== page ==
The PT License Process in California
Christina Rama, DPT, is originally from Michigan and has been working across the United States as a Physical Therapist for 11 years. She recently moved to California with her husband and found that getting licensed in California took more time than expected. In this article, she shares her experience to make it easier for others to go through the process.
I recently went through the process of getting my license in California. Here are things that I learned along that way that might be helpful to those moving to California or for first time applicants.
The most important thing I suggest is allowing plenty of time to get the license. The whole process can take 2-3 months. After paying the fees and submitting the paperwork, the Board will send you an email, letting you know when they begin to process of reviewing your application and how long the process should take. Personally, I received this email 30 days after I submitted my paperwork and payment. If any additional paperwork is needed, it can add another month to your processing time.
I’ve outlined some steps to make it a little quicker for you. This information can be found on the Physical Therapy board of California (PTBC) website. I hope this guide helps!
Step 1: Create a BreEZe account to apply to PTBC online. California now has an online application system in place which means the forms can be done online and paid for electronically. If you would rather mail in your forms, I would recommend that you getting a tracking number from your shipper, so that you know when they received all the paperwork. Don’t forget to check if your application requires you to attach an application fee schedule.
Step 2: Fill out the initial forms. Along with that form, they’ll ask for a resume and evidence of continuing education over the past two years. I used aPTitude to record my continuing education.
Step 3: Have your school complete the Certificate of Completion. The P1E certifies that you have completed all didactic and clinical training and an internship required for graduation.
Step 4: Fingerprint. LiveScan is available in California and you do not need to be a California resident. If you are not in California during your application process, PTBC strongly recommends waiting until you are in California, to fingerprint using LiveScan. If you still can’t make it to California to do LiveScan, you may use a hard card.
It’s very important to make sure the LiveScan operator requests fingerprint processing for both DOJ and FBI. The LiveScan operator will keep the original LiveScan form, and you will need two copies—one for yourself for your records and one to submit to PTBC. If you are applying online, you only need one copy of the Live Scan form because you can scan a copy to PTBC.
If you’re going the Hard Card route, obtain a fingerprint card by sending a request with your name and address to the PTBC. Once you receive the fingerprint card, take it to an authorized fingerprint roller. Do not roll your fingerprints yourself; DOJ will reject them. Afterwards, send your fingerprint card to PTBC and they will send it to the DOJ for you.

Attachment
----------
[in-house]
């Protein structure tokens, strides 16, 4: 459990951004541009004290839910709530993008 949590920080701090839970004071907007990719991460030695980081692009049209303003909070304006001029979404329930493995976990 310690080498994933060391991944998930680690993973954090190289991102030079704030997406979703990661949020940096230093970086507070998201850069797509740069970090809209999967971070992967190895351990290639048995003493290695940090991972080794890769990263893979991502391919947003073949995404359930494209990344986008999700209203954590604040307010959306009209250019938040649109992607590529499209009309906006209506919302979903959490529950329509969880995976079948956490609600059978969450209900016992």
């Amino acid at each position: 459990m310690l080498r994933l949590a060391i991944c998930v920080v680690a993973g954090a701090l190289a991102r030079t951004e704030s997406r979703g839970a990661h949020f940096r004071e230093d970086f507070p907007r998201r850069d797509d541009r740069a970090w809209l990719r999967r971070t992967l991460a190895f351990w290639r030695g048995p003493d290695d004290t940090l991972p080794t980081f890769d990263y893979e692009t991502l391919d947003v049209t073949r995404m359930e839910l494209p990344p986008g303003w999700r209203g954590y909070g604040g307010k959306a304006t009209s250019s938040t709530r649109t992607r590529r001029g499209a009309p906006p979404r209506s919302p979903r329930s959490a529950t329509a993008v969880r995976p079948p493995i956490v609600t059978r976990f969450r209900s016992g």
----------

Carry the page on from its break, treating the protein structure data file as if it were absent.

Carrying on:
When you apply online, respond “yes” when asked if you need a hard card for fingerprinting. This will allow you to pay the $49 fingerprint processing fee to PTBC online. If you do not pay online, you will need to send a check with your fingerprint card.
DO NOT FINGERPRINT SOONER THAN 30 DAYS PRIOR TO APPLYING as they only keep them on file for a short period of time.
Step 5: Take a passport-style photo. The phone must be taken within the last 30 days, be 2” x 2”, in color with a white background. It should be a clear image, whole head centered, and nothing covering your face.
Step 6: Request an NPTE Score Transfer Report from the Federation. The Federation will electronically submit the NPTE Score Transfer Report to PTBC upon receiving your request and payment.Step 7: Verification of licenses held in other U.S. licensing jurisdictions. PTBC will verify licenses online; you do not need to submit a hard copy verification. Please note, you must disclose all licenses issued from a U.S. licensing jurisdiction regardless of current license status—current, valid, expired, cancelled, etc.
Step 8: To be made eligible for the CAL-Law, you must register and pay through the Federation. Once you do this, you will have to wait until the Federation issues an Authorization to Test (ATT) letter to you via email, this usually occurs within 48 hours. Once you get that email you can schedule the examination location and date at a prometric testing center. The California law exam tests applicants’ knowledge of the laws and regulations related to the practice of physical therapy in California. It is the same for both physical therapist applicants and physical therapist assistant applicants. The CAL-Law consists of 50 questions, and you have one hour to complete it. I would suggest studying for this exam. Here are few pages I studied, which helped me to pass the first time!
- Check out this easy study form; it has most of the information you need!
- I would still recommend looking over the laws and regulations pages posted on the PTBC because there are some things not covered in the above link that may be on the test.
Those are all the steps required to getting your license in California. As I said before, I applied via endorsement. If you are applying as a new graduate or foreign trained, there is a slightly different process. Good luck!
This entry was posted in Luna Blog and tagged Therapists.